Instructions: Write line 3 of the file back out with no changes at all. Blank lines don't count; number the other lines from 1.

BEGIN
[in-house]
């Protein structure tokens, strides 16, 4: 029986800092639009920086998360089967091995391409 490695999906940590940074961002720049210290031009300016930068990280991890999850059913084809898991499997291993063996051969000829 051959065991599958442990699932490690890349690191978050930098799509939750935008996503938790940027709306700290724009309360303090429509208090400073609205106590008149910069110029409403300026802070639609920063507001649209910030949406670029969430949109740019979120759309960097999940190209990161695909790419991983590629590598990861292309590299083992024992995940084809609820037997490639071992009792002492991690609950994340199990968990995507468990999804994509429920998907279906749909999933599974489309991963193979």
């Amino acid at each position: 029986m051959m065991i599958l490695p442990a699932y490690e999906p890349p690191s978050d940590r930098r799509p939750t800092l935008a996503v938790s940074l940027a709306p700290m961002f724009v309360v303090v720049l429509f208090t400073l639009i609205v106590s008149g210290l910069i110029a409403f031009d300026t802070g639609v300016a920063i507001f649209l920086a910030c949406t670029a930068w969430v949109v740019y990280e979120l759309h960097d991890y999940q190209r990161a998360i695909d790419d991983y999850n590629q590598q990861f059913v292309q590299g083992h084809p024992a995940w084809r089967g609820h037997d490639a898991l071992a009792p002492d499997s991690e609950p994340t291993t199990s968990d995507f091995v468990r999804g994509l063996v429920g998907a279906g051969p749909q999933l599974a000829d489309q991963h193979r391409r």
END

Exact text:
């Amino acid at each position: 029986m051959m065991i599958l490695p442990a699932y490690e999906p890349p690191s978050d940590r930098r799509p939750t800092l935008a996503v938790s940074l940027a709306p700290m961002f724009v309360v303090v720049l429509f208090t400073l639009i609205v106590s008149g210290l910069i110029a409403f031009d300026t802070g639609v300016a920063i507001f649209l920086a910030c949406t670029a930068w969430v949109v740019y990280e979120l759309h960097d991890y999940q190209r990161a998360i695909d790419d991983y999850n590629q590598q990861f059913v292309q590299g083992h084809p024992a995940w084809r089967g609820h037997d490639a898991l071992a009792p002492d499997s991690e609950p994340t291993t199990s968990d995507f091995v468990r999804g994509l063996v429920g998907a279906g051969p749909q999933l599974a000829d489309q991963h193979r391409r």